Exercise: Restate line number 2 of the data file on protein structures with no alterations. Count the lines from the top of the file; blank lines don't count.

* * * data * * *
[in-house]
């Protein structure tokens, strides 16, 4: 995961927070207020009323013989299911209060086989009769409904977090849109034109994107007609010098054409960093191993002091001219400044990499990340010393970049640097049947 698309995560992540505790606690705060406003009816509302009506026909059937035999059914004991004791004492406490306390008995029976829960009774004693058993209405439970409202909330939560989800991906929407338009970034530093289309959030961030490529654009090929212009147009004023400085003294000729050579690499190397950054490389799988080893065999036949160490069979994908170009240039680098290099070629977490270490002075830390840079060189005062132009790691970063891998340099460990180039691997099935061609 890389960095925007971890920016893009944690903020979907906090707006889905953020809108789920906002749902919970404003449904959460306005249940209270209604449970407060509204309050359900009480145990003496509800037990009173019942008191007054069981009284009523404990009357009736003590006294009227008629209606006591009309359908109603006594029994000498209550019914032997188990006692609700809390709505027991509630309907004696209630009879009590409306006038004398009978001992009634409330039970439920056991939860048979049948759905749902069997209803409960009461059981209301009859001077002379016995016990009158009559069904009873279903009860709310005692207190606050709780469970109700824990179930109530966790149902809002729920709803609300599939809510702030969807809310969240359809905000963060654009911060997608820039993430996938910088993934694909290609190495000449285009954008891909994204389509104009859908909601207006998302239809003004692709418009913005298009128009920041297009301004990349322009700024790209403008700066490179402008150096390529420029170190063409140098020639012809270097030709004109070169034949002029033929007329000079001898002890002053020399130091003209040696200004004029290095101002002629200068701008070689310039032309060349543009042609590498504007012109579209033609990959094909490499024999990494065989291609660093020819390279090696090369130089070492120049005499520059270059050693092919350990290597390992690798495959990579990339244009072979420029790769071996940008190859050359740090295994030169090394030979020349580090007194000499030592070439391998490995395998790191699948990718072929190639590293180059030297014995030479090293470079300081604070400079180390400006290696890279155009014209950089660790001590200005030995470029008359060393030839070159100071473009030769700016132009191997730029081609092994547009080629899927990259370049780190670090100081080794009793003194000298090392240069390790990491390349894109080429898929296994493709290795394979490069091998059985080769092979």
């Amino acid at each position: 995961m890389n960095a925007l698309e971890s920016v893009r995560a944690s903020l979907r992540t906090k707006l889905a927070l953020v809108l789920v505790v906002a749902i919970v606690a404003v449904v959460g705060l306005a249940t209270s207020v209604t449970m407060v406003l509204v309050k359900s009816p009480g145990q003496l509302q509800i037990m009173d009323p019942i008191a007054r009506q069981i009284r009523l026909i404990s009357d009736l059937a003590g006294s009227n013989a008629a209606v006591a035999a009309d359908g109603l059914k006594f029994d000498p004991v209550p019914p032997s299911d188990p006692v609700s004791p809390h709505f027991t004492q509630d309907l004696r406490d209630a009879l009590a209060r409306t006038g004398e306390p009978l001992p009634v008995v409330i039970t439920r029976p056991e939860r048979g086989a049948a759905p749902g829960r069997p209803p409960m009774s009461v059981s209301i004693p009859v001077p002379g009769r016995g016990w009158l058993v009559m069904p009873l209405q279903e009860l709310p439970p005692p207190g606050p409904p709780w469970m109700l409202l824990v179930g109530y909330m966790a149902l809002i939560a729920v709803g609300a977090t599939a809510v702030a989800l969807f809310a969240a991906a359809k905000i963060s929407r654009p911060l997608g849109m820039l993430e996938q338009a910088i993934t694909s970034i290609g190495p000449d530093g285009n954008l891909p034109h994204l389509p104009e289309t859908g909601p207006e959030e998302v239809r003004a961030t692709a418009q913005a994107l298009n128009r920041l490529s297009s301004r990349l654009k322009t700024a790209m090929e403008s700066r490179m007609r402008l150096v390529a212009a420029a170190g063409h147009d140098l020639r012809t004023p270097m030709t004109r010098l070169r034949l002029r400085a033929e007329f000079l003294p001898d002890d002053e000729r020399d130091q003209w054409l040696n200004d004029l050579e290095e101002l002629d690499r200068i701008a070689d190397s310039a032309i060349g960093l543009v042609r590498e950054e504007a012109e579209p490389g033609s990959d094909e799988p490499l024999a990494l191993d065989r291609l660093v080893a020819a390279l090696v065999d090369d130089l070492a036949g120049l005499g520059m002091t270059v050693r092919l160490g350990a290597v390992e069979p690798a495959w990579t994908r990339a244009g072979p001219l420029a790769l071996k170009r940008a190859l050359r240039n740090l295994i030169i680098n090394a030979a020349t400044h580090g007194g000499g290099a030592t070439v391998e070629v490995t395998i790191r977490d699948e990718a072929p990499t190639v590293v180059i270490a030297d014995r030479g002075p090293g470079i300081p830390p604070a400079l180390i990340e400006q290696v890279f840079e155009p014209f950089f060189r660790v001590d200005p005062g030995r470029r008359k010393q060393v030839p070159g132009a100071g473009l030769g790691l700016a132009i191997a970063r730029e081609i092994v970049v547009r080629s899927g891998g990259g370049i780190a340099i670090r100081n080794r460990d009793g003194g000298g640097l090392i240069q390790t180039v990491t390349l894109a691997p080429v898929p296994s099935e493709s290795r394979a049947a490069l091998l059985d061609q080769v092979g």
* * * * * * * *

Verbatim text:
């Protein structure tokens, strides 16, 4: 995961927070207020009323013989299911209060086989009769409904977090849109034109994107007609010098054409960093191993002091001219400044990499990340010393970049640097049947 698309995560992540505790606690705060406003009816509302009506026909059937035999059914004991004791004492406490306390008995029976829960009774004693058993209405439970409202909330939560989800991906929407338009970034530093289309959030961030490529654009090929212009147009004023400085003294000729050579690499190397950054490389799988080893065999036949160490069979994908170009240039680098290099070629977490270490002075830390840079060189005062132009790691970063891998340099460990180039691997099935061609 890389960095925007971890920016893009944690903020979907906090707006889905953020809108789920906002749902919970404003449904959460306005249940209270209604449970407060509204309050359900009480145990003496509800037990009173019942008191007054069981009284009523404990009357009736003590006294009227008629209606006591009309359908109603006594029994000498209550019914032997188990006692609700809390709505027991509630309907004696209630009879009590409306006038004398009978001992009634409330039970439920056991939860048979049948759905749902069997209803409960009461059981209301009859001077002379016995016990009158009559069904009873279903009860709310005692207190606050709780469970109700824990179930109530966790149902809002729920709803609300599939809510702030969807809310969240359809905000963060654009911060997608820039993430996938910088993934694909290609190495000449285009954008891909994204389509104009859908909601207006998302239809003004692709418009913005298009128009920041297009301004990349322009700024790209403008700066490179402008150096390529420029170190063409140098020639012809270097030709004109070169034949002029033929007329000079001898002890002053020399130091003209040696200004004029290095101002002629200068701008070689310039032309060349543009042609590498504007012109579209033609990959094909490499024999990494065989291609660093020819390279090696090369130089070492120049005499520059270059050693092919350990290597390992690798495959990579990339244009072979420029790769071996940008190859050359740090295994030169090394030979020349580090007194000499030592070439391998490995395998790191699948990718072929190639590293180059030297014995030479090293470079300081604070400079180390400006290696890279155009014209950089660790001590200005030995470029008359060393030839070159100071473009030769700016132009191997730029081609092994547009080629899927990259370049780190670090100081080794009793003194000298090392240069390790990491390349894109080429898929296994493709290795394979490069091998059985080769092979």